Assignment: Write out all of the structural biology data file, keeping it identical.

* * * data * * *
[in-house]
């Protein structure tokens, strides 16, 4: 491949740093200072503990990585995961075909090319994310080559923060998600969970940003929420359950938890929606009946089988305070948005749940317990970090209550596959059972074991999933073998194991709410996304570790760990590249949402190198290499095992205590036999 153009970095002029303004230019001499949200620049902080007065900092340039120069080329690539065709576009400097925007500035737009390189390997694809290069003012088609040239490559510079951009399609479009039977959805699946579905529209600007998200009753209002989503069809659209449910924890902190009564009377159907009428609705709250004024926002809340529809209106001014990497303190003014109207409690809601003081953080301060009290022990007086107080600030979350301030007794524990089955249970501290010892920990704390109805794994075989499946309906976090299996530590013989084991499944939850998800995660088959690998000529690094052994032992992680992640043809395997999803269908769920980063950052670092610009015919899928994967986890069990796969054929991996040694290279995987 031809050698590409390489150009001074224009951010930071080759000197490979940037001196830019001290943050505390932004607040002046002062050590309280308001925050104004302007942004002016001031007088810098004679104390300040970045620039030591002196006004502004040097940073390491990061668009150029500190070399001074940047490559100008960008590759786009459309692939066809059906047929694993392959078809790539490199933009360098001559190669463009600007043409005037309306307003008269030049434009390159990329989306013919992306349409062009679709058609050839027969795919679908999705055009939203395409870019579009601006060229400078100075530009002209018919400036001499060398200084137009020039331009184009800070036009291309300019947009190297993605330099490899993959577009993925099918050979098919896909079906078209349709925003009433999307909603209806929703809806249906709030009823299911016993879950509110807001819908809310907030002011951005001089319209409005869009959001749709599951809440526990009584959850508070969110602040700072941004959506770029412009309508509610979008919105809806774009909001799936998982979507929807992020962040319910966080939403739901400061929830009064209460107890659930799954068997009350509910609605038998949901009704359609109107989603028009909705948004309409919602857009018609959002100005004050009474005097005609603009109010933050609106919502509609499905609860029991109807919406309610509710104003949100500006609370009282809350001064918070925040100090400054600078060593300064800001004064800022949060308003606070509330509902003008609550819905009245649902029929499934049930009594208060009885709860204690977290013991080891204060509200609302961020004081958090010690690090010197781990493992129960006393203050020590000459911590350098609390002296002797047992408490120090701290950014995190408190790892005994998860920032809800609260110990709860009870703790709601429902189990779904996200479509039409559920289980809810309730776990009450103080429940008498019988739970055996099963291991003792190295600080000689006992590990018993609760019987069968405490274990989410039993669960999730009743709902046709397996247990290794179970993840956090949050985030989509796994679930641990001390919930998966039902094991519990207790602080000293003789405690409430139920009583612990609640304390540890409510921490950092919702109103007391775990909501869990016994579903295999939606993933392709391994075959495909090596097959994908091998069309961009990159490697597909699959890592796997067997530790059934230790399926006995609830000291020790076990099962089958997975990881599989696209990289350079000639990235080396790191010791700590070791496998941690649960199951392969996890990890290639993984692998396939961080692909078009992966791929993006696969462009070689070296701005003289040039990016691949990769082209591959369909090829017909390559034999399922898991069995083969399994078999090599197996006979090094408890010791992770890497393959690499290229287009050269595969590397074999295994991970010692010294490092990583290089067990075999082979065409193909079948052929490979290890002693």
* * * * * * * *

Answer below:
[in-house]
């Protein structure tokens, strides 16, 4: 491949740093200072503990990585995961075909090319994310080559923060998600969970940003929420359950938890929606009946089988305070948005749940317990970090209550596959059972074991999933073998194991709410996304570790760990590249949402190198290499095992205590036999 153009970095002029303004230019001499949200620049902080007065900092340039120069080329690539065709576009400097925007500035737009390189390997694809290069003012088609040239490559510079951009399609479009039977959805699946579905529209600007998200009753209002989503069809659209449910924890902190009564009377159907009428609705709250004024926002809340529809209106001014990497303190003014109207409690809601003081953080301060009290022990007086107080600030979350301030007794524990089955249970501290010892920990704390109805794994075989499946309906976090299996530590013989084991499944939850998800995660088959690998000529690094052994032992992680992640043809395997999803269908769920980063950052670092610009015919899928994967986890069990796969054929991996040694290279995987 031809050698590409390489150009001074224009951010930071080759000197490979940037001196830019001290943050505390932004607040002046002062050590309280308001925050104004302007942004002016001031007088810098004679104390300040970045620039030591002196006004502004040097940073390491990061668009150029500190070399001074940047490559100008960008590759786009459309692939066809059906047929694993392959078809790539490199933009360098001559190669463009600007043409005037309306307003008269030049434009390159990329989306013919992306349409062009679709058609050839027969795919679908999705055009939203395409870019579009601006060229400078100075530009002209018919400036001499060398200084137009020039331009184009800070036009291309300019947009190297993605330099490899993959577009993925099918050979098919896909079906078209349709925003009433999307909603209806929703809806249906709030009823299911016993879950509110807001819908809310907030002011951005001089319209409005869009959001749709599951809440526990009584959850508070969110602040700072941004959506770029412009309508509610979008919105809806774009909001799936998982979507929807992020962040319910966080939403739901400061929830009064209460107890659930799954068997009350509910609605038998949901009704359609109107989603028009909705948004309409919602857009018609959002100005004050009474005097005609603009109010933050609106919502509609499905609860029991109807919406309610509710104003949100500006609370009282809350001064918070925040100090400054600078060593300064800001004064800022949060308003606070509330509902003008609550819905009245649902029929499934049930009594208060009885709860204690977290013991080891204060509200609302961020004081958090010690690090010197781990493992129960006393203050020590000459911590350098609390002296002797047992408490120090701290950014995190408190790892005994998860920032809800609260110990709860009870703790709601429902189990779904996200479509039409559920289980809810309730776990009450103080429940008498019988739970055996099963291991003792190295600080000689006992590990018993609760019987069968405490274990989410039993669960999730009743709902046709397996247990290794179970993840956090949050985030989509796994679930641990001390919930998966039902094991519990207790602080000293003789405690409430139920009583612990609640304390540890409510921490950092919702109103007391775990909501869990016994579903295999939606993933392709391994075959495909090596097959994908091998069309961009990159490697597909699959890592796997067997530790059934230790399926006995609830000291020790076990099962089958997975990881599989696209990289350079000639990235080396790191010791700590070791496998941690649960199951392969996890990890290639993984692998396939961080692909078009992966791929993006696969462009070689070296701005003289040039990016691949990769082209591959369909090829017909390559034999399922898991069995083969399994078999090599197996006979090094408890010791992770890497393959690499290229287009050269595969590397074999295994991970010692010294490092990583290089067990075999082979065409193909079948052929490979290890002693």